Draft focus will be on talent, not just height

BIGGER IS NOT ALWAYS BETTER NBA

June 23, 1991|By Alan Goldstein

Michael Jordan did more this past season than win the Most Valuable Player award and lead the Chicago Bulls to their first league championship. Jordan also helped revolutionize the selection process for the NBA draft, scheduled for Wednesday night in New York.

It had been written in stone that building a winning pro basketball team began with an imposing center.

But, as the average pro player grew bigger, faster and more athletic, the big-man theory began to lose weight.

In the 1980s, the dominant teams were the Boston Celtics, with all-purpose forward Larry Bird, the Los Angeles Lakers, with Magic Johnson, their unique, oversized point guard, and the Detroit Pistons, with their versatile backcourt of Isiah Thomas and Joe Dumars.

No championship team, however, had been built around a shooting guard until Jordan's Bulls. Of course, Jordans, Johnsons and Birds come along about as often as the dominant centers of the 1960s and '70s, Wilt Chamberlain, Bill Russell and Kareem Abdul-Jabbar.

But Jordan's ability to carry his team to a title probably has convinced NBA general managers of the wisdom of choosing the best player available rather than the traditional view of selecting only big men.

A few die-hards still argue, "You can't teach height," while touting New Mexico's Luc Longley and Louisiana State dropout Stanley Roberts, two 7-footers with matching question marks. But the majority of 1991's lottery teams will be targeting forwards and guards burdened by less baggage. The lone exception among the first six choices figures to be Dikembe Mutombo, Georgetown's 7-2 defensive specialist who seems headed for the Denver Nuggets, last season's most charitable ++ team.

Despite many trade temptations, the Charlotte Hornets likely will retain their first choice and begin the draft by selecting Larry Johnson, the Nevada-Las Vegas forward who has

the rugged body and combative nature to make an immediate impact as a pro.

To make room in their salary cap for Johnson, the Hornets reportedly are auctioning two of their previous lottery picks -- shooting guard Rex Chapman and power forward J. R. Reid. They're being used as bait to lure shooting guard Willie Anderson from the San Antonio Spurs.

Versatility and potential will be the prime attributes of the other lottery choices.

The New Jersey Nets, with the second pick, probably will take Syracuse's Billy Owens, capable of playing small and power forward. The Sacramento Kings, picking third, may see Kenny Anderson, the guard from Georgia Tech, as their future floor general. The Miami Heat, choosing fifth, apparently envisions Missouri forward Doug Smith as a bigger version of Owens.

But the draft then becomes a wild guessing game. With parity coming to the NBA, particularly in the Eastern Conference, a number of teams believe they are only a smart trade away from becoming serious contenders.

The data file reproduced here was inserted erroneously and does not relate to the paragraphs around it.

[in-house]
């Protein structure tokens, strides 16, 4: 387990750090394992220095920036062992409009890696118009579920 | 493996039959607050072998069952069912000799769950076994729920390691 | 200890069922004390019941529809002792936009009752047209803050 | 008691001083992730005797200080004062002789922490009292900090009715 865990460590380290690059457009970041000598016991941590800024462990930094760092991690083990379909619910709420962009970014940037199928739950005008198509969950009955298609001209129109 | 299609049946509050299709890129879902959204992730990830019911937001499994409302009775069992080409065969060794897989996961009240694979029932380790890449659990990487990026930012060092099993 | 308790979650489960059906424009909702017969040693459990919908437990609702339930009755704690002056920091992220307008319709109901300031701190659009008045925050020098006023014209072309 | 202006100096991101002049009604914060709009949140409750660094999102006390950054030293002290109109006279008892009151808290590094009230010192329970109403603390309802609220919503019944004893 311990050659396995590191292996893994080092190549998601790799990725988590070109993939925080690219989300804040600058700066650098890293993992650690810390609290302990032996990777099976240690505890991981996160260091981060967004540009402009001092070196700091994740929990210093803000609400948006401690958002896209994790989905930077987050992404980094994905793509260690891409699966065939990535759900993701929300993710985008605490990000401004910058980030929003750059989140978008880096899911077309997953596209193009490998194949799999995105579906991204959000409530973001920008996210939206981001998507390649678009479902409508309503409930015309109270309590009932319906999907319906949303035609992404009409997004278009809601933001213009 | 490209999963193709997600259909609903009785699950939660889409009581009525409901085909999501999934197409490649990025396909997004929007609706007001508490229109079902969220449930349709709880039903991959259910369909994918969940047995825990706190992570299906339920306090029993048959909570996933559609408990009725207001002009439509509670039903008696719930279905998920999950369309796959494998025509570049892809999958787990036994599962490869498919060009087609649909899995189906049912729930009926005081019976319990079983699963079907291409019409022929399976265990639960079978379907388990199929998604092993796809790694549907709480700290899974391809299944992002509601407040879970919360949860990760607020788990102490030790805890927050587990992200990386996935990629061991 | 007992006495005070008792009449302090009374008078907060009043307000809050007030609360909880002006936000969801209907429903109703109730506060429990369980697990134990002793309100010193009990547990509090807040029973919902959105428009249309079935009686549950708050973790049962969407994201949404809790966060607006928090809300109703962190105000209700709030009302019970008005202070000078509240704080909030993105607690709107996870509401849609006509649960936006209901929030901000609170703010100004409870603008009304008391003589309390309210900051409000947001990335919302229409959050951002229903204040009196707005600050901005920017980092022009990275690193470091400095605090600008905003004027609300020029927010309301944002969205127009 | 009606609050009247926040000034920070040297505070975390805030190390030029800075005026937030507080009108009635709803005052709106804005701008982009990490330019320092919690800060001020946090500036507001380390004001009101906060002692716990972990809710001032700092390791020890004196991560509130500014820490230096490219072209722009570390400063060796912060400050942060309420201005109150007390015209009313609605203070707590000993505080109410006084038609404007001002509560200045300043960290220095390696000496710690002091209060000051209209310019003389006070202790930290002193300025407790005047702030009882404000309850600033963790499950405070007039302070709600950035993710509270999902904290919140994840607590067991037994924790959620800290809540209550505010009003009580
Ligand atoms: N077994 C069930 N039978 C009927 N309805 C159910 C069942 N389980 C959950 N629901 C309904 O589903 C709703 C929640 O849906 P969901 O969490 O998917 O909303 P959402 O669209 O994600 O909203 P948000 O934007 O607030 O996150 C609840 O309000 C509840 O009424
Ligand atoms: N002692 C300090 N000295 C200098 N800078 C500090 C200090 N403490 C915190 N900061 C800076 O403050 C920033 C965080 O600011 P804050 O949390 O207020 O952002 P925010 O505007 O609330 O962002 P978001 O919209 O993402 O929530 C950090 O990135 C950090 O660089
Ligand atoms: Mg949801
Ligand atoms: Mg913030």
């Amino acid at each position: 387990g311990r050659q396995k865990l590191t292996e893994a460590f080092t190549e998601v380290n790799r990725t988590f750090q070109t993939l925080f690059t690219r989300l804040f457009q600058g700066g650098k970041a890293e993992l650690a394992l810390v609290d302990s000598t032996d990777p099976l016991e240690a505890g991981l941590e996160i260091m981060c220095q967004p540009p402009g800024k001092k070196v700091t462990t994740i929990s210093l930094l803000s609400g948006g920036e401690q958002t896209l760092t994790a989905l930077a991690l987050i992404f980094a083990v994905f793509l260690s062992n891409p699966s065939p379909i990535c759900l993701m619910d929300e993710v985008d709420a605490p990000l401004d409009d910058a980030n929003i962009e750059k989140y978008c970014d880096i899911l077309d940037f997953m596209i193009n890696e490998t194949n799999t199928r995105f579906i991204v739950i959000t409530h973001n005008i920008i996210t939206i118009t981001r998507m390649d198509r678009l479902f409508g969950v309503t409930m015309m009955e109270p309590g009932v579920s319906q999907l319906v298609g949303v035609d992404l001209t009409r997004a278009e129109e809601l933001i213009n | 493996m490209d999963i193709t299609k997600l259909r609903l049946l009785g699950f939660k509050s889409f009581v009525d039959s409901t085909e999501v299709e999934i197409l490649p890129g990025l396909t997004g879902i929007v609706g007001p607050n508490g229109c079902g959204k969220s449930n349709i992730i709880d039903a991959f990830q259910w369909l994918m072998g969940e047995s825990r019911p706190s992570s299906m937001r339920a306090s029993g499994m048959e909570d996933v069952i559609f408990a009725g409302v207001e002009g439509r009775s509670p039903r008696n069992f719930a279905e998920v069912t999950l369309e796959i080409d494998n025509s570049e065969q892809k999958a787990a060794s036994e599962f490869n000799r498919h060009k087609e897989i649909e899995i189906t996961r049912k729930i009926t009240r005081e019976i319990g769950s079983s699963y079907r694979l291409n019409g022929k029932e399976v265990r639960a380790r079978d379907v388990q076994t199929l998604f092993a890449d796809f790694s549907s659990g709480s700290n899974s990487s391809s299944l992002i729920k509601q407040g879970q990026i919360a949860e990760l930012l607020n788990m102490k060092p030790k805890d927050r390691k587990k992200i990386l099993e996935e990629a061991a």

The Washington Bullets beat the gun, swapping their pick at No. 8 to Denver two weeks ago to acquire point guard Michael Adams.

The New York Knicks, Atlanta Hawks, Cleveland Cavaliers and Indiana Pacers are pursuing trades while San Antonio, the Dallas Mavericks, Los Angeles Clippers and Minnesota Timberwolves are also dangling prominent players.

The Hawks appear ready to offer anyone and everyone, including perennial All-Star forward Dominique Wilkins. Point guard Doc Rivers has been eyed by several teams, particularly the Clippers, desperate for a proven playmaker. And power forward Kevin Willis, an underachiever in Atlanta, has attracted a number of inquiries.

The Clippers reportedly have offered incumbent point guard Gary Grant and forward Ken Norman in exchange for Rivers or Milwaukee Bucks floor leader Jay Humphries. The Timberwolves covet Sacramento forwards Wayman Tisdale and Antoine Carr and seem willing to part with their pick at No. 7.

San Antonio, unhappy with point guard Rod Strickland, is trying to pry Brian Shaw away from the Celtics.

New York has only center Patrick Ewing branded an untouchable. The Knicks would swap Gerald Wilkins, Mark Jackson and/or Kenny Walker for a chance to improve their position (12th) in the draft.

And the Cavaliers still are pondering what to do with forward John "Hot Rod" Williams and his $3 million-per-year contract. Miami is one of the few teams with enough room in its cap to absorb Williams and has shown considerable interest in the past.

The salary cap restriction of about $12.5 million per team has heightened trade talks. A number of general managers would rather spend their money on veterans than invest $1 million to $3 million on college stars.

Since the lottery was instituted in 1985, only a few of the top picks have made instant winners of losers. Of the No. 1 picks the past six years -- Ewing, Brad Daugherty of Cleveland, David Robinson of San Antonio, Danny Manning of the L.A. Clippers, Pervis Ellison of Sacramento (now Washington) and Derrick Coleman of New Jersey, only Robinson played for a winning team last season.

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